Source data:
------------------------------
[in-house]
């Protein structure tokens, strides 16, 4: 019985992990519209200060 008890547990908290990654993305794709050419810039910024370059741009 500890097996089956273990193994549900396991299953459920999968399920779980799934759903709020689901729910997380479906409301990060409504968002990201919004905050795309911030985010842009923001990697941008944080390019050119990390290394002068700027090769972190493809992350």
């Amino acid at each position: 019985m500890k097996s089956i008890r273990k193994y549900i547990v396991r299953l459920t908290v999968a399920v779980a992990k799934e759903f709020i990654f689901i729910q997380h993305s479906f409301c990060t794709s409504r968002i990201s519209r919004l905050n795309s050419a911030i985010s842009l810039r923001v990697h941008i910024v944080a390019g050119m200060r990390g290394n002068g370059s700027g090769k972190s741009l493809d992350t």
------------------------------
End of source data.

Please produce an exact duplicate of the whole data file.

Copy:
[in-house]
């Protein structure tokens, strides 16, 4: 019985992990519209200060 008890547990908290990654993305794709050419810039910024370059741009 500890097996089956273990193994549900396991299953459920999968399920779980799934759903709020689901729910997380479906409301990060409504968002990201919004905050795309911030985010842009923001990697941008944080390019050119990390290394002068700027090769972190493809992350």
């Amino acid at each position: 019985m500890k097996s089956i008890r273990k193994y549900i547990v396991r299953l459920t908290v999968a399920v779980a992990k799934e759903f709020i990654f689901i729910q997380h993305s479906f409301c990060t794709s409504r968002i990201s519209r919004l905050n795309s050419a911030i985010s842009l810039r923001v990697h941008i910024v944080a390019g050119m200060r990390g290394n002068g370059s700027g090769k972190s741009l493809d992350t």